Transparency International: Brazil Court Opens Investigation Of Anti-Corruption NGO

By Brian Mier

Brazil’s Federal Auditing Court and Public Prosecutors Office have filed to open an investigation against Transparency International and the Brasília district Public Prosecutors Office over allegations of illegal collaboration with Brazil’s now-disgraced Operation Lava Jato, which illegally imprisoned Brazil’s leading presidential candidate, Luis Inácio Lula da Silva, removing him from the 2018 presidential elections and opening the door for far right President Jair Bolsonaro.

According to the Prosecutors Office, the investigation is related to the destination of R$2.3 billion in funds from a leniency agreement negotiated between Lava Jato and Brazil’s largest private investment fund, J&F.

In 2019, the Brazilian Supreme Court blocked an attempt by the US DOJ to provide the Lava Jato taskforce, led by Delton Dallagnol, with a US$ 687 million kickback from fines levied against Brazil’s state petroleum company, Petrobras, to create a private “anti-corruption” foundation based in Curitiba. Federal Prosecutors now say that Dallagnol tried to negotiate a deal with J&F, through the Brasilia District Public Prosecutors Office, to secure R$2.3 billion in funds for Transparency International’s Brazil office to promote “social control over corruption” and “education campaigns”.

According to Brazilian journalist Reinaldo Avezedo, who broke the story, “The [Federal] Public Prosecutors Office and National Auditing Court are opening the investigation because funds coming from leniency agreements are public. Public Prosecutors do not have autonomy to negotiate any kinds of deals that don’t involve delivering funds to the National Treasury. Furthermore, they have no authority to hire NGOs or private sector organizations to provide guidance on the use of public funds.”

Transparency International, the 2016 coup and Lava Jato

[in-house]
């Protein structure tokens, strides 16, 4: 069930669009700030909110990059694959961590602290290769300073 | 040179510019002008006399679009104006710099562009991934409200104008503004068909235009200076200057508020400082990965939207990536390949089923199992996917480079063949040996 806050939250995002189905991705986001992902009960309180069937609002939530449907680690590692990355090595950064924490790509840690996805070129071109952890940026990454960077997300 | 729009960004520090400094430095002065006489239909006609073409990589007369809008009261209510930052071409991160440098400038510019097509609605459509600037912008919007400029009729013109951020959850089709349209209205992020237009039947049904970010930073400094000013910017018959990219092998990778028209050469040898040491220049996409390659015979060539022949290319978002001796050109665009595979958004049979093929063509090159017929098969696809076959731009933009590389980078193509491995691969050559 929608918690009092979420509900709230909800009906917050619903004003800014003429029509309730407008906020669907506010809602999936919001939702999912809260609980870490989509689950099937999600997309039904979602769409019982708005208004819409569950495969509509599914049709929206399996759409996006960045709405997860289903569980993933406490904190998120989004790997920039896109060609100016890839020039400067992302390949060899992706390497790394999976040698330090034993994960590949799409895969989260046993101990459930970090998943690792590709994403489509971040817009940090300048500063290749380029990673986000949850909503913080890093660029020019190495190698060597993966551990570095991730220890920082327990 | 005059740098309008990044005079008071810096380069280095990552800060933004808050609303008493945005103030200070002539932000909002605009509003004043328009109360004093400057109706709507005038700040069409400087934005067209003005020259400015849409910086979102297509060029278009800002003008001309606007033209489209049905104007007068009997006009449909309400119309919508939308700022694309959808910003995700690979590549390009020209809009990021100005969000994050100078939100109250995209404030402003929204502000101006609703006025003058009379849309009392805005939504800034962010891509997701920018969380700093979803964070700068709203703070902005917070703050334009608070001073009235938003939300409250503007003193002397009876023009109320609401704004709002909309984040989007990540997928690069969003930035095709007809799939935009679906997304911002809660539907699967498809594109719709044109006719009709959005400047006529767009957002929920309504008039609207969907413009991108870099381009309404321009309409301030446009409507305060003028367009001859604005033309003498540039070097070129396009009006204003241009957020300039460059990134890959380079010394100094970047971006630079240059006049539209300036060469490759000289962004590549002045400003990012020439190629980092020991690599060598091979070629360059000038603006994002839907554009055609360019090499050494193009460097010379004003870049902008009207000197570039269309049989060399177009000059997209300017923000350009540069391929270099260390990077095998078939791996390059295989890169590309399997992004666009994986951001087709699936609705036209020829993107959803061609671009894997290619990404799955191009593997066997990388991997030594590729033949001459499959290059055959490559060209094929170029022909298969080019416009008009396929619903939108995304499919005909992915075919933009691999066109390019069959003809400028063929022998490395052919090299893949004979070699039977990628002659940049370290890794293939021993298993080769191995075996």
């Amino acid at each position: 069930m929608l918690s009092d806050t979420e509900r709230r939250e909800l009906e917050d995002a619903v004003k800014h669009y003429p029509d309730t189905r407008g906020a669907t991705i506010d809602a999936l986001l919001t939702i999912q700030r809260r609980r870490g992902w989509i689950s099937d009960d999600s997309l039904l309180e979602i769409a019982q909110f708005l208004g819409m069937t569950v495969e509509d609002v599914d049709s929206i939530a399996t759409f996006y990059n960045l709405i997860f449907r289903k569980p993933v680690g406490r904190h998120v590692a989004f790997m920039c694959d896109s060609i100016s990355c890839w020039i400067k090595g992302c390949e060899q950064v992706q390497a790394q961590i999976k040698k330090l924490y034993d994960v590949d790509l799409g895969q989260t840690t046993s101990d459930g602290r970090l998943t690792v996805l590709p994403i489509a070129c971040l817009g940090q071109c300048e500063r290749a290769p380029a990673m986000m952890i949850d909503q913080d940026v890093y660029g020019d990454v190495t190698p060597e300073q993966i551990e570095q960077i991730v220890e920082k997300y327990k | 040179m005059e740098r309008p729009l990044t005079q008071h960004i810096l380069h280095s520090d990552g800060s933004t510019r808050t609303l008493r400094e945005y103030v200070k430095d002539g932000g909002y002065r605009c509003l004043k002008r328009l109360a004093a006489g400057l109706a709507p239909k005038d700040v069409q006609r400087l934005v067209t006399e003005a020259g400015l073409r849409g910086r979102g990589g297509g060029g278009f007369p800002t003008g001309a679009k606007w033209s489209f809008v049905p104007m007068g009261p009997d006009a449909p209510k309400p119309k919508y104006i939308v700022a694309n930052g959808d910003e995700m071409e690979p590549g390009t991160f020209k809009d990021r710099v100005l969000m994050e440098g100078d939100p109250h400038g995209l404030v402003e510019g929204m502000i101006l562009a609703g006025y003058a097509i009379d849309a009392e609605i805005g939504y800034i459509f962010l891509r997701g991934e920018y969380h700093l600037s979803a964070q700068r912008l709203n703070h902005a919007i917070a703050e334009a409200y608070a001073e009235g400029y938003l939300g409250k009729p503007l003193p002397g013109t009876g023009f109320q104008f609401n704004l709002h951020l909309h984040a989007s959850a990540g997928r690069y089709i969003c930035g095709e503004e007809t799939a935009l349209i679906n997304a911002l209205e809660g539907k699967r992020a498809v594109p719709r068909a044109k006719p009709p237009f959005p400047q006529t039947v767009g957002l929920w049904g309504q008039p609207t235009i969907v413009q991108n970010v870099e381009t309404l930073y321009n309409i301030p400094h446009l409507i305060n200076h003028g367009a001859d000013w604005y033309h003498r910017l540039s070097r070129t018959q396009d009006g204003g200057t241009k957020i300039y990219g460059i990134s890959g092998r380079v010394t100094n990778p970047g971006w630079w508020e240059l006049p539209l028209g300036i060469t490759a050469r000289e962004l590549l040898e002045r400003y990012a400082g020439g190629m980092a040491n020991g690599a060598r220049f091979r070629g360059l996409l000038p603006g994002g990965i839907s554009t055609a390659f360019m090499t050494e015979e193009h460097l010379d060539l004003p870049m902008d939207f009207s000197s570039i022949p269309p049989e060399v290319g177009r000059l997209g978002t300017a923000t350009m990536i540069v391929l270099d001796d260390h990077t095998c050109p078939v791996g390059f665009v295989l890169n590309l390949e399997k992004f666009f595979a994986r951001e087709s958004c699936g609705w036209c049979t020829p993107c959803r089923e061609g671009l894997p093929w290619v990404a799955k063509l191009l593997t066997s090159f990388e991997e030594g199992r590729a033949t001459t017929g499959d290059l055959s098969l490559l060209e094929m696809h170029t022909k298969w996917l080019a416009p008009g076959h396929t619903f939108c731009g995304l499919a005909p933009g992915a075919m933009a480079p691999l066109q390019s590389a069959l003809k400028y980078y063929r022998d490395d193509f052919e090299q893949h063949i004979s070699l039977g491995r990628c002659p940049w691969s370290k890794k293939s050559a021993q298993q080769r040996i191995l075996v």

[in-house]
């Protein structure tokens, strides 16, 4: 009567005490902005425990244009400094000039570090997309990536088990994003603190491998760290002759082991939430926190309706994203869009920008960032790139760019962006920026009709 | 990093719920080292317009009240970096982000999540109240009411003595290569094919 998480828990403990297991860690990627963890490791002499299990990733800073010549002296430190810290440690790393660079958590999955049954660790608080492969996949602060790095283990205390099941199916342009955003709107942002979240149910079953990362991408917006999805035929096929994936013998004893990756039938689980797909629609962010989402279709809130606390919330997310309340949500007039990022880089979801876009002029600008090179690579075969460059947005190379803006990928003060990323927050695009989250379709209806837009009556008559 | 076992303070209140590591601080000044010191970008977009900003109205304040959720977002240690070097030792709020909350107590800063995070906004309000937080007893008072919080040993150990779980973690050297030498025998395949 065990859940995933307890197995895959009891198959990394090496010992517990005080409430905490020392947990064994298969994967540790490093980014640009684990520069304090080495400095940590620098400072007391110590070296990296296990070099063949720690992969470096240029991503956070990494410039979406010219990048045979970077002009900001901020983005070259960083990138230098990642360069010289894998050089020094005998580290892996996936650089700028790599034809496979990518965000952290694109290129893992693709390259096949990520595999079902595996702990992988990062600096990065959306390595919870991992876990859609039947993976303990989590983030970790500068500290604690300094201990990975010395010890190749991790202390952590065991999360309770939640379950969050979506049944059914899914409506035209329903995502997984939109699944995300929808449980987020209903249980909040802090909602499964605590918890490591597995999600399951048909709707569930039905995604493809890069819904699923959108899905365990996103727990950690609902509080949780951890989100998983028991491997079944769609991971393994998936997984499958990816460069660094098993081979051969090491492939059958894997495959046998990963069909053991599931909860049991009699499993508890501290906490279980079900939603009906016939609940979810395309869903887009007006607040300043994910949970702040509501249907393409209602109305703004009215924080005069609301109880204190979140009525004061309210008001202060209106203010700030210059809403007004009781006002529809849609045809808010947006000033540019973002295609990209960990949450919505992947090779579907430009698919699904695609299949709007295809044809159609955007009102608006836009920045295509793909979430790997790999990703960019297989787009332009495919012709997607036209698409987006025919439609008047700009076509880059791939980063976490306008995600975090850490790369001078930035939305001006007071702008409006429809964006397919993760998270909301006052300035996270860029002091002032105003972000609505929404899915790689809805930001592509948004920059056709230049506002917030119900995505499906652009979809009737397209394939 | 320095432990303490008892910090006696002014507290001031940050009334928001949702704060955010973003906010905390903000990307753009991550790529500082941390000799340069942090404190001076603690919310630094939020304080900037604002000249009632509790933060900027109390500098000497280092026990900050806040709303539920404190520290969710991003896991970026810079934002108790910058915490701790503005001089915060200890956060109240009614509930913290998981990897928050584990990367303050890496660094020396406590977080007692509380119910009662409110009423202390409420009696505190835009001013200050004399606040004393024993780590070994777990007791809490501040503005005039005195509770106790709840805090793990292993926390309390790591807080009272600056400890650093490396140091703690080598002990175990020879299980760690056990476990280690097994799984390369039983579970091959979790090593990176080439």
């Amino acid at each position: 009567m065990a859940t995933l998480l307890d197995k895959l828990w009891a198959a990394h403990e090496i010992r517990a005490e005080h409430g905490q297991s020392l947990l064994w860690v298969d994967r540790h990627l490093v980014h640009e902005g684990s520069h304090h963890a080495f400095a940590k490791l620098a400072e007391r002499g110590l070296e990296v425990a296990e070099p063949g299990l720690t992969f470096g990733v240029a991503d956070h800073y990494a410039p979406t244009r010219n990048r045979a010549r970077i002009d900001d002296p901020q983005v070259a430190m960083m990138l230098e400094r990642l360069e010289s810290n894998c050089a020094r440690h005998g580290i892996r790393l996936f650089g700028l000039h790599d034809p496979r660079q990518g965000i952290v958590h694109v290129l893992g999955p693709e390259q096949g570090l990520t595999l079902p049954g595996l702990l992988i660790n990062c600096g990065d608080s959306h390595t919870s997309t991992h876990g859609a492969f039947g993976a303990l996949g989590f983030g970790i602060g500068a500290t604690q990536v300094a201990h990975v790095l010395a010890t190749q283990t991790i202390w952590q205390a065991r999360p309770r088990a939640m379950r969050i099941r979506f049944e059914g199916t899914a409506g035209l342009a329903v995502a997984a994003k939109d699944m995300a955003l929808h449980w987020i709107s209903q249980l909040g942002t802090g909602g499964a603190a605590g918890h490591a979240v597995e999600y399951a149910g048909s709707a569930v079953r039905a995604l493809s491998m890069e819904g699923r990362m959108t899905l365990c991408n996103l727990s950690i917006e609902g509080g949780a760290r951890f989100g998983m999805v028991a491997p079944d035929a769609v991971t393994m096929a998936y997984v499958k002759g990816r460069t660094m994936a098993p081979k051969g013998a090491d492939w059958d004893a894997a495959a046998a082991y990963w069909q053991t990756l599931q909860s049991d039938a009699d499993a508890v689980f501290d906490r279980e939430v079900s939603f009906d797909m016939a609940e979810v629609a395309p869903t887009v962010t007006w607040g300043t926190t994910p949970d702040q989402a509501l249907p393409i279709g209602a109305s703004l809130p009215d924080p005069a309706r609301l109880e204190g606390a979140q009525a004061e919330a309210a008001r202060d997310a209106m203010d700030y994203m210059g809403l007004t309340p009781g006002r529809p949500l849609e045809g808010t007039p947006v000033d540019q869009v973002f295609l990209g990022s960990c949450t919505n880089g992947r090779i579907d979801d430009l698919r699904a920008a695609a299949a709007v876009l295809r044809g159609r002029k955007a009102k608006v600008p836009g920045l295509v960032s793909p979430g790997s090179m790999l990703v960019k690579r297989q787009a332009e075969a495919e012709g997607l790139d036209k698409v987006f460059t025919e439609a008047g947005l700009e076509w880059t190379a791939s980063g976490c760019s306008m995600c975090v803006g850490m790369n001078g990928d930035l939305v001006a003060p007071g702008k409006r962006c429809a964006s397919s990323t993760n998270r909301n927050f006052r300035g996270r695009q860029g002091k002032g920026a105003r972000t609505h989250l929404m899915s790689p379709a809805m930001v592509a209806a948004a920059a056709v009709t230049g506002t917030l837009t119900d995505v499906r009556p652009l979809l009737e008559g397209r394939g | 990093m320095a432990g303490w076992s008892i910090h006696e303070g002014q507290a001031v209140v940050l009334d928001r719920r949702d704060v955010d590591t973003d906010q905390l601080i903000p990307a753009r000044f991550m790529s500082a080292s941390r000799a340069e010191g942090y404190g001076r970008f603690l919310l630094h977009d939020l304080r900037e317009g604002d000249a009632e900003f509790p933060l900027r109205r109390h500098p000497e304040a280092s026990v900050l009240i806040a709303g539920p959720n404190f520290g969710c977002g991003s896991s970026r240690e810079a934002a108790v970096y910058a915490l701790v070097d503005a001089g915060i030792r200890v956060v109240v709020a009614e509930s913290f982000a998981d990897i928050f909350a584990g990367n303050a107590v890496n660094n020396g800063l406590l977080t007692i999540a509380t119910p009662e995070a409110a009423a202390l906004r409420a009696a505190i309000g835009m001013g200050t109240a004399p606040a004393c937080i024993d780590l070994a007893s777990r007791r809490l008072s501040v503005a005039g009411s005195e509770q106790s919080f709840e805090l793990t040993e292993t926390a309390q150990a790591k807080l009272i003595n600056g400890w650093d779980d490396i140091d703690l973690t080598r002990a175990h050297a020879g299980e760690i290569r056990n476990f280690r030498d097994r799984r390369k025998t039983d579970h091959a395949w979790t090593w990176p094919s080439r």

In 2016, TI Brazil director Bruno Brandão made dozens of appearances in national and international media denying that a coup was taking place. After Dilma Rousseff was deposed for the widely-practiced budgetary infraction of fiscal peddling, which involved no personal enrichment and was legalized by the Brazilian Senate the week after she left office, Brazil began auctioning off its massive offshore oil reserves to foreign multinationals. Two of the biggest beneficiaries of this process, Shell and ExxonMobil, are historic donors to Transparency International.

TI International Director José Carlos Ugaz and disgraced former Lava Jato Judge Sergio Moro in 2016

In 2020, Brazil’s Agencia Publica analyzed Telegram messages, forwarded by hacker Walter Delgatti to Intercept‘s Glenn Greenwald, between Delton Dallagnol and Bruno Brandão, that revealed a close relationship between the two. Among the revelations were that Transparency International had access to the $682 million US DOJ agreement with the Lava Jato taskforce before it was signed by either party.

Dallagnol is now under numerous corruption investigations himself. Most recently, the Federal Auditing Court ordered he and former Attorney General Rodrigo Janot to pay back R$2.78 million spent on lavish business trips and vacations in 5 star hotels, in violation of government travel regulations. 


By Brian Mier

Writer, geographer and former development professional who has lived in Brazil for 26 years. Former directorate member of the Fórum Nacional de Reforma Urbana (National Urban Reform Forum). Has lived in São Luis, Recife, Salvador, Rio de Janeiro and São Paulo. Author of “Os Megaeventos Esportivos na Cidade do Rio de Janeiro e o Direito á Cidade” (CEPR: Porto Alegre. 2016). Editor of "Voices of the Brazilian Left" (Sumare: São Paulo. 2018). Editor of "Year of Lead: Washington, Wall Street and the New Imperialism in Brazil" ((Sumare: São Paulo. 2019) Irregular correspondent for the Chicago radio show This is Hell.